MILAN, Oct. 18, 2014 — The mother of deceased Marco Pantani claims her son was “scared” of winning the Giro d’Italia in 1999 as speculation mounts the former cycling icon may have fallen victim to malevolent forces outside the sport.
Words by Justin Davis // Images by Yuzuru Sunada
“I found pieces of paper among his belongings on which he had written ‘I’m scared of winning,'” Tonina Pantani said in Gazzetta dello Sport Saturday.
“He was always telling me, ‘Mum, I don’t understand. I’ve always been taught to give my best in bike races. Instead, I’m being told to do the opposite.'”
Doubts over the circumstances surrounding Pantani’s death — officially from a cocaine overdose in 2004 — surfaced earlier this week after two separate investigations were launched by public prosecutors.
Speculation is now mounting that Pantani may have been forced off the Giro d’Italia in 1999 to prevent bookmakers with mafia links suffering huge betting losses.
A separate investigation is also looking into the circumstances of Pantani’s death in a Rimini hotel in 2004, and the possibility he may have been victim of manslaughter in a bid to cover up the events of 1999.
Pantani, the last cyclist to achieve a rare Giro d’Italia-Tour de France double in the same year (1998), was only two days away from winning the Giro d’Italia in 1999 when he was thrown out of the race at Madonna di Campiglio.
Officially, he was excluded because his hematocrit (red blood cell count) level was 51%, just over the 50% threshold prescribed by the International Cycling Union (UCI).
At the time, a valid test for the performance booster EPO (erythropoietin) — widely used by cyclists — did not exist.
Pantani, in accordance with UCI rules at the time, was excluded from the race.
Public prosecutor Carlo Sottani is now investigating whether the Italian mafia played a role in the events of June 5, 1999, when a shaven-headed and gaunt-looking Pantani was escorted off the Giro by police.
Gazzetta dello Sport said Saturday one leading criminal figure, Renato Vallanzasca, was told by a fellow inmate while in prison in 1999, “Bet against Pantani — he won’t finish the race.”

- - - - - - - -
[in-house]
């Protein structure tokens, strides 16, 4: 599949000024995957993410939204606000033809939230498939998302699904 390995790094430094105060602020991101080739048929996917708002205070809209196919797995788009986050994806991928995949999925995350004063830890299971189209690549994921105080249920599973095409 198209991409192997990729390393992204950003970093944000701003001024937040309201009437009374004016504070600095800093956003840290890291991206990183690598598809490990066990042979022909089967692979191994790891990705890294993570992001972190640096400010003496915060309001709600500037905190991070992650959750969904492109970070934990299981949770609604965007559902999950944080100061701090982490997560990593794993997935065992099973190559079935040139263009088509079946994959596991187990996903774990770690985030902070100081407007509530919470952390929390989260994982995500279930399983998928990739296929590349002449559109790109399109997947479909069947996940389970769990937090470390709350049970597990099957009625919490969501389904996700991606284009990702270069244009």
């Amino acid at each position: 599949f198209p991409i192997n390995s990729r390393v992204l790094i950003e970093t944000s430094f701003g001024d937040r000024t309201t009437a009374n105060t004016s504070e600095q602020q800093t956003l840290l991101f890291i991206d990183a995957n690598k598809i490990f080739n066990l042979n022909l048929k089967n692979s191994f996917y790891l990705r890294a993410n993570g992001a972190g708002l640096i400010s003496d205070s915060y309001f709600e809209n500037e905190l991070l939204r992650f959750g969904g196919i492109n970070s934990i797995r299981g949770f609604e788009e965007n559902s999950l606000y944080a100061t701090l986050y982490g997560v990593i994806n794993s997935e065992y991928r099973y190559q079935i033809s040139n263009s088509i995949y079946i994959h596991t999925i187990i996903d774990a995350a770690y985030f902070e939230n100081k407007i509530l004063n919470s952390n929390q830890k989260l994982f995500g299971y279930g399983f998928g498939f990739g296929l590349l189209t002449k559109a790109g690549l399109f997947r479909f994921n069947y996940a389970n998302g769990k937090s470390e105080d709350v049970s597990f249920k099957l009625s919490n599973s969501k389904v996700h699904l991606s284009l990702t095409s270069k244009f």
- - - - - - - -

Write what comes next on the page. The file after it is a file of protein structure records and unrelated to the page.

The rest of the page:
According to Gazzetta’s report, Vallanzasca’s claims were largely ignored by the authorities — as were those by a fan of Pantani, Ferruccio Farabegoli, who told Corriere della Sera newspaper that a Pantani victory in 1999 would have dire consequences for bookmakers.
“If Marco had won the Giro, bookmakers would have had to pay out 270 billion,” Farabegoli was quoted as saying. The report did not say whether the figure referred to euros or Italy’s former currency, the lira.
Pantani returned to competition in 2000, winning two stages in that year’s Tour de France, but his Giro expulsion a year earlier is widely considered the turning point in his eventual downfall.
Prosecutor Sottani has not ruled out a link between events at Madonna di Campiglio and Pantani’s death in 2004.
He has been in contact with Paolo Giovagnoli, a prosecutor in Rimini who is investigating the possibility that Pantani was murdered on Valentine’s Day instead of overdosing on cocaine, as previously ruled.
Reports this week claimed police missed key evidence found at the Rimini hotel bedroom in which Pantani was found.
Gazzetta’s report said Pantani was found with injuries to his head, neck, legs, eyebrows and wrist, although he had no marks on his own hands.
A bottle containing water and traces of cocaine was reportedly also found next to Pantani’s bed, although it “had never been analysed.”
Giovagnoli is investigating whether Pantani, after being forced to drink the mixture, was a victim of “manslaughter.”
Pantani’s mother added: “I can’t say I’m happy about all of this — it’s not going to bring Marco back and it won’t make the pain go away.
“But at least people will start to understand the story is a lot different to the one they’ve been told.”